Historical Encyclopedia Of Illinois and History of Sangamon County, Newton Bateman and Paul Selby, 1912. Two volumes, both available online, but separately. The first volume is general history; Volume II is made up of biographical sketches. Researchers may have to check both volumes to find references.
Vol. 1: https://archive.org/details/historicalencycloisc01bate
Vol. 2: https://archive.org/details/historicalencyclv2bate
Newsbank (available free to anyone with a card from Springfield’s Lincoln Library and many other libraries) is a searchable database of The State Journal-Register and its predecessors covering the period from 1831 through 1923 (in the case of the Illinois State Register) or through 2008 (the Illinois State Journal and State Journal-Register). The State Journal-Register’s computer archives also can be used to access news stories; Lincoln Library card holders also may do that for free.
In addition, if you know approximate dates, both Lincoln Library and the Abraham Lincoln Presidential Library have microfilm of many local newspapers.
Genealogybank, Newsbank’s sister site, provides identical access to archives of more than 6,100 newspapers throughout the country; final available dates vary. There is no need for a library card, but there is a fee to subscribe.
See Photograph collections online in SangamonLink’s Index to Entries.
Illinois Digital Archives, maintained by the Illinois Secretary of State’s Office. The Digital Archives, while not the easiest site to search, contain an enormous amount of information. A search engine (i.e., Google) is often the best way to locate Digital Archives material.
Oral history interviews, available online through the Abraham Lincoln Presidential Library. Many of those relevant to central Illinois were originally done under the aegis of Sangamon State University, the former name of the University of Illinois Springfield. Interviews are indexed both by interviewee and by subject.
History of the Great Lakes States: Online historical library covering the old Northwest Territory (Illinois, Ohio, Indiana, Illinois, Michigan and Wisconsin). Antique web design, but site offers more than 100 pages with links to 1,300 online books and other resources. Free, no registration required.
A Guide to Researching the History of a House (reader suggestion): Compiled by homeadvisor.com, this suggests a variety of ways interested people can find out more about the history of their homes. While none of the links apply directly to Sangamon County (and some are out of date — there’s no mention, for instance, of the invaluable NewsBank/GenealogyBank newspaper database), these tips may prompt new avenues for local property researchers. Hat tip: Barbara Lincoln, librarian with the Salt Lake City Children’s Network.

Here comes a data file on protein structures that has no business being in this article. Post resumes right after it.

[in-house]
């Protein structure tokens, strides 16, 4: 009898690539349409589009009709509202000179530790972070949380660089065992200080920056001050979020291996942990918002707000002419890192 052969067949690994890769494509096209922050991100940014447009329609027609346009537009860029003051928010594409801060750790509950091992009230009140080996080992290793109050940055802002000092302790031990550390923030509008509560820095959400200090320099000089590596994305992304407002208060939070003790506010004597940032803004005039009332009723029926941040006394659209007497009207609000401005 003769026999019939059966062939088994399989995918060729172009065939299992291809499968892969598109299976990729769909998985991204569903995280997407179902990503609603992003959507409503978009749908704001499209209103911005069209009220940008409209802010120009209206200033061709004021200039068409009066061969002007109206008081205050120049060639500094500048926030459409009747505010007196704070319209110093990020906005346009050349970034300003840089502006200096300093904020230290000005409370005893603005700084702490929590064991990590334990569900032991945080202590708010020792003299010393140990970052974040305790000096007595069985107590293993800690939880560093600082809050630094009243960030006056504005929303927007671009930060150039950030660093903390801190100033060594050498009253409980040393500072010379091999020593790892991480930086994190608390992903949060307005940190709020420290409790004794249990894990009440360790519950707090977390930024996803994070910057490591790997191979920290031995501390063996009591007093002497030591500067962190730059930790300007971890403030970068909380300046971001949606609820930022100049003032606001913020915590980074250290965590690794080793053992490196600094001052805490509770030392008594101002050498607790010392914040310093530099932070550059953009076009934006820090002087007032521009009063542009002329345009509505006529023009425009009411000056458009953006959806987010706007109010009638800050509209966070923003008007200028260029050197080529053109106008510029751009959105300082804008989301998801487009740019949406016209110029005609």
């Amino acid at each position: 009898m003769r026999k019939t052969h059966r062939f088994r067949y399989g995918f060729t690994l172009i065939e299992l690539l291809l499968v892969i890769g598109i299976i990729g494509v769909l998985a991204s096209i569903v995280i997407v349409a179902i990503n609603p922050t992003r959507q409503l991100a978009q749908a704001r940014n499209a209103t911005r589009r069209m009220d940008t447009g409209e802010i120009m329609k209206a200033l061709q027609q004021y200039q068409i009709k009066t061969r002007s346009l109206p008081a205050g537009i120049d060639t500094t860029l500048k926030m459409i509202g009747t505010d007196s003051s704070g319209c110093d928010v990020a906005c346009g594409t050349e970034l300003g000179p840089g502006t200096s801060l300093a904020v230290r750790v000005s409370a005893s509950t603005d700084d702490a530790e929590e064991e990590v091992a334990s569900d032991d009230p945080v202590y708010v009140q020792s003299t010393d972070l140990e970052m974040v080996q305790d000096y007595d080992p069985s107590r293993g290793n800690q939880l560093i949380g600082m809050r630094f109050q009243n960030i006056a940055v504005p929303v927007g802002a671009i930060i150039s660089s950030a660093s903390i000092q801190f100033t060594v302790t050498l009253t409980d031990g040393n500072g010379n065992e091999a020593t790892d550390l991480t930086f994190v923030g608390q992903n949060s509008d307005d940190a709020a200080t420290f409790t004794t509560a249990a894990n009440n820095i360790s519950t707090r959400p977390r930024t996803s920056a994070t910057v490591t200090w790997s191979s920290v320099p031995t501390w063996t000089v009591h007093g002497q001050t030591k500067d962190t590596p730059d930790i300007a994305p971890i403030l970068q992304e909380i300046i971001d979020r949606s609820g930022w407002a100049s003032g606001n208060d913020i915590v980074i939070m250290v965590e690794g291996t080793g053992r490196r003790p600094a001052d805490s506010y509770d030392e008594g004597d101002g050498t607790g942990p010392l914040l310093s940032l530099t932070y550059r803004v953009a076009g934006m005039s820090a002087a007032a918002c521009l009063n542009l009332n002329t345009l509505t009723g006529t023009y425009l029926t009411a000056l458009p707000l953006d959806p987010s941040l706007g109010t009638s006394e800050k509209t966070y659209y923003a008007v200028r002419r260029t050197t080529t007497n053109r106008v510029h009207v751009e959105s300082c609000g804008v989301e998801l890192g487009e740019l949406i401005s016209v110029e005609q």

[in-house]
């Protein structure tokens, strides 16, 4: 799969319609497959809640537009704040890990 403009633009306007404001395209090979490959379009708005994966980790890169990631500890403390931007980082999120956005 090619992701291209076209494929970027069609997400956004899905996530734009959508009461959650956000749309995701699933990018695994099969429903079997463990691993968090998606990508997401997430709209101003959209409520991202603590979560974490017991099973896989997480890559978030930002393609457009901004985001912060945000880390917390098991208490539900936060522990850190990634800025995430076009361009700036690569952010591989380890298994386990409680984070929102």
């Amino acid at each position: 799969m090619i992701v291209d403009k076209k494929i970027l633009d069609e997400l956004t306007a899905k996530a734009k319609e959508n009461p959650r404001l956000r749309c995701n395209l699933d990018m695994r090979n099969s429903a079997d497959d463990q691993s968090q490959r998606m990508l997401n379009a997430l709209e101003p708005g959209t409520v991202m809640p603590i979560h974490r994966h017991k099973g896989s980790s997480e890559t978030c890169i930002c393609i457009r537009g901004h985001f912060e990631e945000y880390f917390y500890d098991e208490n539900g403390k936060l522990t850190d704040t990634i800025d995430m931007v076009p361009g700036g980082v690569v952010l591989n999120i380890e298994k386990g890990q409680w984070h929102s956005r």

Illinois African-American Resource Guide, part of the Illinois Digital Archives (below). Guide to Springfield resource material relating to or compiled by African Americans. Springfield is covered on pages 44-48. Compiled in 1999, so not all information is current. Does not include, for instance, the Springfield and Central Illinois African American History Museum.
Directory of Sangamon County’s Colored Citizens, Springfield Directory Co., 1926-29. Apparently lists all black residents of Springfield in the mid- to late 1920s. The directory’s advertisements also help illuminate black life in the city during the period and suggest that the buying power of the local African American community was significant.
Illinois High School Glory Days, website devoted to remembrances of closed high schools statewide, including 15 former high schools in Sangamon County.
Illinois State Fair Museum Foundation; of particular interest are five slide shows (compiled by Tom Fitch) of State Fair photographs, old-time and recent.
Lithuanians in Springfield, website created by Sandy Baksys with more than 100 years of family, church and business history focused on Lithuanian immigrants in central Illinois. Includes photos, obituary info, veterans listings for World Wars I and II and news up to the present. (The full depth of material here is not immediately obvious from the home page; check sections of LithSpringfield, especially Sandy’s Blog, News and Profiles, for additional entries.)
Springfield City Directory for 1902, R.L. Polk & Co. “Containing an alphabetically arranged list of business firms and private citizens; a street and avenue guide; miscellaneous directory; city and county officers; terms of court; churches, colleges, public and private schools, buildings, banks, incorporated institutions, railroads, secret and benevolent societies, etc. And a complete classified business directory.”
Fever River Research. The firm “specializes in cultural resource management projects that are associated with historic properties that date to the recent past. We conduct a variety of projects that include historical archaeology, architectural studies, National Register of Historic Places nominations, and traditional history.” Fever River has performed several very detailed studies of Springfield neighborhoods; however, its website was hacked in 2014. As of this writing (March 2015), the website had been restored, but some of the individual studies had not been reposted. Most, if not all, remain available in the Sangamon Valley Collection.
The Springfield Survey: Groundbreaking in-depth examination of social services available in Springfield in 1914 and where they were succeeding or falling short. See the encyclopedia entry for individual reports.
The Illinois State Capitol, privately produced, but well-researched and illustrated website with information on the construction, history and artwork inside and outside the Statehouse. Also covers some related topics, including news stories about events in Springfield history.
Diocese of Springfield in Illinois Diamond Jubilee History, Joseph J. Thompson, 1928. Readable online or as downloadable PDF.
Tara McClellan McAndrew, Springfield historian and writer. Her web site includes links to local history articles and books on a variety of topics.
Wicked Springfield: Crime, Corruption & Scandal During the Lincoln Era, Erika Holst, 2010. Twenty-one brief accounts of some of Springfield’s less creditable moments between 1837 and 1861. Not available online.